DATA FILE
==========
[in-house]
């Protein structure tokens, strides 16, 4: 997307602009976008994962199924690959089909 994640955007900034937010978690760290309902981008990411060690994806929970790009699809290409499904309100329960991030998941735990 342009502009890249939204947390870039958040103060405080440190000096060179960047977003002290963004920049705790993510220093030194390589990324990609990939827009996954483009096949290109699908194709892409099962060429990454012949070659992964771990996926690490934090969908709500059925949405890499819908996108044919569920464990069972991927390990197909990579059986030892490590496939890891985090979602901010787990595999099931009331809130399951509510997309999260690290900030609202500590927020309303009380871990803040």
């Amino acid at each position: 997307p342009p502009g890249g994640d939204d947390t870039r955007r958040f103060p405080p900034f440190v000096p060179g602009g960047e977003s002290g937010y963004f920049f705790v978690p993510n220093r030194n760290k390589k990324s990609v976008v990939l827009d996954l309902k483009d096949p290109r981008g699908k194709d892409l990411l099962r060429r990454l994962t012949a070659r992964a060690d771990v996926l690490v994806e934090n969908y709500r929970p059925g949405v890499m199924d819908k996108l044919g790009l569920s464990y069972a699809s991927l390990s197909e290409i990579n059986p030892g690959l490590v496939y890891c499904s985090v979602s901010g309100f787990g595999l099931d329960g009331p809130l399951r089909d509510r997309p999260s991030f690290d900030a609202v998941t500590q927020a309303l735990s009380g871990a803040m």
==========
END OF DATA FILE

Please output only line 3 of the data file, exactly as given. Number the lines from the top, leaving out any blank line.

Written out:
């Amino acid at each position: 997307p342009p502009g890249g994640d939204d947390t870039r955007r958040f103060p405080p900034f440190v000096p060179g602009g960047e977003s002290g937010y963004f920049f705790v978690p993510n220093r030194n760290k390589k990324s990609v976008v990939l827009d996954l309902k483009d096949p290109r981008g699908k194709d892409l990411l099962r060429r990454l994962t012949a070659r992964a060690d771990v996926l690490v994806e934090n969908y709500r929970p059925g949405v890499m199924d819908k996108l044919g790009l569920s464990y069972a699809s991927l390990s197909e290409i990579n059986p030892g690959l490590v496939y890891c499904s985090v979602s901010g309100f787990g595999l099931d329960g009331p809130l399951r089909d509510r997309p999260s991030f690290d900030a609202v998941t500590q927020a309303l735990s009380g871990a803040m």